Competence Comes in Multiples

Although there is theoretical significance in showing that each competence in itself has a significant impact on performance, it is also in a sense an artificial exercise. In life-and particularly on the job-people exhibit these competencies in groupings, often across clusters, that allow competencies to support one another. Emotional competencies seem to operate most powerfully in synergistic groupings, with the evidence suggesting that mastery of a "critical mass" of competencies is necessary for superior performance/

Along with competency clusters comes the notion of a tipping point-the point at which strength in a competence makes a significant impact on performance. Each competence can be viewed along a continuum of mastery; at a certain point along each continuum there is a major leap in performance impact.

 

EI Leadership, Climate, and Organizational Performance

I have indicated how EI can affect an individual's success in an organization. But how does it affect organizational success overall? The evidence suggests that emotionally intelligent leadership is key to creating a working climate that nurtures employees and encourages them to give their best. That enthusiasm, in turn, pays off in improved business performance

The relationship between EI strengths in a leader and performance of the unit led appears to be mediated by the climate the leader creates. In the study of insurance CEOs, for example, there was a significant relationship between the EI abilities of the leader and the organizational climate. Climate reflects people's sense of their ability to do their jobs well.

A study of the heads of forty-two schools in the United Kingdom suggests that leadership style drove up students' academic achievement by directly affecting school climate. When the school head was flexible in leadership style and demonstrated a variety of EI abilities, teachers attitudes were more positive and students' grades higher; when the leader relied on fewer EI competencies, teachers tended to be demoralized and students underperformed academically. Effective school leaders not only created a working climate conducive to achievement but were more attuned to teachers' perceptions of such aspects of climate and organizational health as clarity of vision and level of teamwork.

The benefits of an understanding and empathic school leader were reflected in the teacher-student relationship as well. In a related follow-up analysis, Lees and Barnard (1999) studied the climates of individual classrooms, concluding that teachers who are more aware of how students feel in the classroom are better able to design a learning environment that suits students and better able to guide them toward success.

 

Implications for the Future: EI and Higher Education

Given the value of the personal and organizational effectiveness of EI-based capabilities, there is a clear need to integrate that valuation into our organizations' functions. Organizations need to hire for emotional intelligence along with whatever other technical skills or business expertise they are seeking. When it comes to promotions and succession planning, EI should be a major criterion, particularly to the extent that a position requires leadership. When those with high potential are being selected and groomed, EI should be central. And in training and development, EI should again be a major focus.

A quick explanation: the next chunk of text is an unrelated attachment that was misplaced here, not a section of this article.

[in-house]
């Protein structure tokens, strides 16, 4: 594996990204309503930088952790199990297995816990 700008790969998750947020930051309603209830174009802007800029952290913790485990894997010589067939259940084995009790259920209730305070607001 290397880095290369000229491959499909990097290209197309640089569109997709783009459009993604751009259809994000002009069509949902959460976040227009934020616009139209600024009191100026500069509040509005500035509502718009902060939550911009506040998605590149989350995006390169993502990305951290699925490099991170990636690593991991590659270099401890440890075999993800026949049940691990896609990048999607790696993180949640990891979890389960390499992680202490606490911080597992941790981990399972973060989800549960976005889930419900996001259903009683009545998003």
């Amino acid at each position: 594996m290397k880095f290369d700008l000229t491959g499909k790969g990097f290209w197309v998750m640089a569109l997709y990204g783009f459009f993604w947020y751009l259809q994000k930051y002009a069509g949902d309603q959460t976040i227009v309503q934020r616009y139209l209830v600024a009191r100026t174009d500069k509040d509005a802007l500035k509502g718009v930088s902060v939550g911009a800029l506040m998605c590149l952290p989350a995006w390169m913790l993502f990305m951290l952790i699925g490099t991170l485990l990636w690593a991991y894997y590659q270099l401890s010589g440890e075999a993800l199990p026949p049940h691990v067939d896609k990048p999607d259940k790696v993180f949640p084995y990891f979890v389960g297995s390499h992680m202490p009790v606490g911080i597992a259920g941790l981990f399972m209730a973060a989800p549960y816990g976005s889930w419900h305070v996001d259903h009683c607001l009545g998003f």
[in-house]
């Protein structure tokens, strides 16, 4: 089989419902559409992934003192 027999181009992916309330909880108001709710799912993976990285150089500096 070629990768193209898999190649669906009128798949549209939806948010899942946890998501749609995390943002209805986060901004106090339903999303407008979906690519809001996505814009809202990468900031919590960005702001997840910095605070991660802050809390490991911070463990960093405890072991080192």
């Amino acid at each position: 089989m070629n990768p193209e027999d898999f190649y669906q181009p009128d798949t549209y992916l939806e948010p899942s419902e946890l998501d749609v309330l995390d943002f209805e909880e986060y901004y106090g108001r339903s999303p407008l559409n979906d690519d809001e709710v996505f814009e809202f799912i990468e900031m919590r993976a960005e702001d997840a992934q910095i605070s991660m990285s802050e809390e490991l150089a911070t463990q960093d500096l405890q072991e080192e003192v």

Given our new understanding of the crucial role emotional competence plays in individual, group, and organizational success, the implication for education is clear: We should be helping young people master these competencies as essential life skills. There are already numerous school-based programs in the basics of EI, programs that deliver social and emotional learning (SEL).

But as of this writing, when it comes to preparing young people in the essential emotional intelligence skills that matter most for their success in the workplace, for piloting their careers, and for leadership, we face a serious gap. The SEL programs cover the early school years but not higher education. Only a scattered handful of pioneering SEL courses exist at the college or professional level. And yet the data showing the crucial role EI skills play in career success make a compelling case for reenvisioning higher education in order to give these capabilities their place in a well-rounded curriculum.

Given that employers themselves are looking for EI capacities in those they hire, colleges and professional schools that offered appropriate SEL training would benefit both their graduates and the organizations they work for. The most forward-thinking educators will, I hope, recognize the importance of emotional intelligence in higher education, not just for the students, not just for the students' employers, but for the vitality of an economy as a whole. As Erasmus, the great humanist writer, tells us, "The best hope of a nation lies in the proper education of its youth."

Go to: Career Success differences of Men and Women

Go to: Research on how EI differs for men/ women and for age

Go to: Goleman on teaching EI in schools